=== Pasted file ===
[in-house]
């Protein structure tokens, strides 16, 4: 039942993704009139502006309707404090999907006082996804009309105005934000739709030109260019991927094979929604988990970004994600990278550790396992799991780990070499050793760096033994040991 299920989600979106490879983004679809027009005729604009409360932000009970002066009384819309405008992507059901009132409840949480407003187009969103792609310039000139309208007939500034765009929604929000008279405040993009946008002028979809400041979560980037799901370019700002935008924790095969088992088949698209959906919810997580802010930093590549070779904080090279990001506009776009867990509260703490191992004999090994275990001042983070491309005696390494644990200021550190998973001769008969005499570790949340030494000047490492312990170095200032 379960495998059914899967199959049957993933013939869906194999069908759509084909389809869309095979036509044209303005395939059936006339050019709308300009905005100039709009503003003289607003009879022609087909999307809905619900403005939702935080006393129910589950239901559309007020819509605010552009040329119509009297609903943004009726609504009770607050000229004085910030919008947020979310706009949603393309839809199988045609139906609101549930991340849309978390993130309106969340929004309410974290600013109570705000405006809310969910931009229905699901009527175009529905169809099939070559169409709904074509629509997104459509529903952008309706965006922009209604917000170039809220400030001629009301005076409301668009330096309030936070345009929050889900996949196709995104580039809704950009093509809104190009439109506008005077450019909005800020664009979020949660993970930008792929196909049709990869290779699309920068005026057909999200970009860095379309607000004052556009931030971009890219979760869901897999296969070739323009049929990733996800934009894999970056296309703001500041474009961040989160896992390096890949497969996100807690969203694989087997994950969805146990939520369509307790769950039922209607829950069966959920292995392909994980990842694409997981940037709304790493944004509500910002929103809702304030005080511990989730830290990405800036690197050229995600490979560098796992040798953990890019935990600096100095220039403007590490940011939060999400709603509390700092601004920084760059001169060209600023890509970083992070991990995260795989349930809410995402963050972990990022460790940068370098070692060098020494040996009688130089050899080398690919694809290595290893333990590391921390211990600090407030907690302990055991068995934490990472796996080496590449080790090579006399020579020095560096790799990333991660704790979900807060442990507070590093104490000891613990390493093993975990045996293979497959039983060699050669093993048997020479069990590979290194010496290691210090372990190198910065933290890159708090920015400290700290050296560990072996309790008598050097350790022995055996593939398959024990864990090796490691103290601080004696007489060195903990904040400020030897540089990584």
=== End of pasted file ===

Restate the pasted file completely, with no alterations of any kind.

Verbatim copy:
[in-house]
């Protein structure tokens, strides 16, 4: 039942993704009139502006309707404090999907006082996804009309105005934000739709030109260019991927094979929604988990970004994600990278550790396992799991780990070499050793760096033994040991 299920989600979106490879983004679809027009005729604009409360932000009970002066009384819309405008992507059901009132409840949480407003187009969103792609310039000139309208007939500034765009929604929000008279405040993009946008002028979809400041979560980037799901370019700002935008924790095969088992088949698209959906919810997580802010930093590549070779904080090279990001506009776009867990509260703490191992004999090994275990001042983070491309005696390494644990200021550190998973001769008969005499570790949340030494000047490492312990170095200032 379960495998059914899967199959049957993933013939869906194999069908759509084909389809869309095979036509044209303005395939059936006339050019709308300009905005100039709009503003003289607003009879022609087909999307809905619900403005939702935080006393129910589950239901559309007020819509605010552009040329119509009297609903943004009726609504009770607050000229004085910030919008947020979310706009949603393309839809199988045609139906609101549930991340849309978390993130309106969340929004309410974290600013109570705000405006809310969910931009229905699901009527175009529905169809099939070559169409709904074509629509997104459509529903952008309706965006922009209604917000170039809220400030001629009301005076409301668009330096309030936070345009929050889900996949196709995104580039809704950009093509809104190009439109506008005077450019909005800020664009979020949660993970930008792929196909049709990869290779699309920068005026057909999200970009860095379309607000004052556009931030971009890219979760869901897999296969070739323009049929990733996800934009894999970056296309703001500041474009961040989160896992390096890949497969996100807690969203694989087997994950969805146990939520369509307790769950039922209607829950069966959920292995392909994980990842694409997981940037709304790493944004509500910002929103809702304030005080511990989730830290990405800036690197050229995600490979560098796992040798953990890019935990600096100095220039403007590490940011939060999400709603509390700092601004920084760059001169060209600023890509970083992070991990995260795989349930809410995402963050972990990022460790940068370098070692060098020494040996009688130089050899080398690919694809290595290893333990590391921390211990600090407030907690302990055991068995934490990472796996080496590449080790090579006399020579020095560096790799990333991660704790979900807060442990507070590093104490000891613990390493093993975990045996293979497959039983060699050669093993048997020479069990590979290194010496290691210090372990190198910065933290890159708090920015400290700290050296560990072996309790008598050097350790022995055996593939398959024990864990090796490691103290601080004696007489060195903990904040400020030897540089990584």